More exchange-traded funds companies are announcing year-end forecasts for distributions, with inverse funds provider Rydex providing the latest glimpse at what investors should expect in terms of tax bills for 2008.
Seven Rydex inverse funds will make distributions on Dec. 19 ranging from 8% to 73%, the smallest being the Inverse 2X Russell 2000 Index ETF (NYSE Arca: RRZ) and the largest gains on the Inverse 2X S&P Select Sector Energy ETF (NYSE Arca: REC).
Meanwhile, Invesco PowerShares Capital Management is estimating annual capital gains distribution for one of its more specialty ETFs, the PowerShares S&P 500 BuyWrite Portfolio (NYSE Arca: PBP). The firm doesn't expect the fund's distribution to be large. But since it's a covered-call-themed ETF—writing options contracts on the S&P 500 Index to provide options premiums to investors—it should wind up with an annual capital gains distribution of 5 cents per share, or 0.3% of net asset value.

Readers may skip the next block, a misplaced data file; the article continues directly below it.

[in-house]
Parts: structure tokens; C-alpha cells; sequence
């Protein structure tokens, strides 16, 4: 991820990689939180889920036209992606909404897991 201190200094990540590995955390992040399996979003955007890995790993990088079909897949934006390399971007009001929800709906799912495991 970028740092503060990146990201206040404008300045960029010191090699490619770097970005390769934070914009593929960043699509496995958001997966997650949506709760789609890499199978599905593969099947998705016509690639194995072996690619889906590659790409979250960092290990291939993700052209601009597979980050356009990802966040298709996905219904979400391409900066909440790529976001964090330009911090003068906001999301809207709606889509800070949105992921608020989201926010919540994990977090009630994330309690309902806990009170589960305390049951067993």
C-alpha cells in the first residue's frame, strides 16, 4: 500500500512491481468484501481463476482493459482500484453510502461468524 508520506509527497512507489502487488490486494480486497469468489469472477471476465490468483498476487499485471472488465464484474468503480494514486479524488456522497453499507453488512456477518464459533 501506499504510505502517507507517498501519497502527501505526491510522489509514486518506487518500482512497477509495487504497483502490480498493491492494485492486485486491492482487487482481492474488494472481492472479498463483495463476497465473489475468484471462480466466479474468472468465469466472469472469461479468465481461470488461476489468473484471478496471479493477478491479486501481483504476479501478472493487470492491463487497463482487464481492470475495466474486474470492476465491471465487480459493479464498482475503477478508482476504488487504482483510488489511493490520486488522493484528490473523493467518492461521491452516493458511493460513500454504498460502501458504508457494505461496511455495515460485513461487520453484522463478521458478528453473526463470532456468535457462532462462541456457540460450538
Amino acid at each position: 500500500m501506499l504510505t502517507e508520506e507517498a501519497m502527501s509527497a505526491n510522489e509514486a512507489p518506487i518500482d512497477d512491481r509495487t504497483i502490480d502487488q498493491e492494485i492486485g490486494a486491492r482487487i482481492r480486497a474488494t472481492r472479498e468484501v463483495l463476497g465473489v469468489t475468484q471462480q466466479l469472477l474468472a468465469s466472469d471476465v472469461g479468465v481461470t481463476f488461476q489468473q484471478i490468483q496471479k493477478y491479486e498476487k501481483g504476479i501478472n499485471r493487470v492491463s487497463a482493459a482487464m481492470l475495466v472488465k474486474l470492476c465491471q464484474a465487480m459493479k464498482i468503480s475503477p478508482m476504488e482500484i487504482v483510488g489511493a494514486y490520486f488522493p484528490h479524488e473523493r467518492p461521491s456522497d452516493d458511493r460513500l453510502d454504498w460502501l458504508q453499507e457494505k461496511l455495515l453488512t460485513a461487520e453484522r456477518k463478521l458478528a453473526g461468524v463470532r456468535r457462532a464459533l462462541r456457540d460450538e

None of the other roughly 120 PowerShares ETFs is expected to record 2008 distributions.
With PBP, mark-to-market gains or losses from the stock portfolio positions are compared with the mark-to-market gains or losses from the call options positions on a daily basis. If there is more gain from the call options than from the stock positions, they are generally taxed as 60% long-term capital gain and 40% short-term capital gain, which is the case this year. But with PBP beating the S&P 500's performance by more than 9% so far this year, through Dec. 1, PBP is executing on its strategy of decreasing the volatility of the S&P 500 universe.
ProShares, another inverse funds provider, says it won't release estimates for distributions in 2008 in advance. The firm explained that while the AMEX exchange required pre-announcements, the NYSE—where it now trades—hasn't set such preconditions.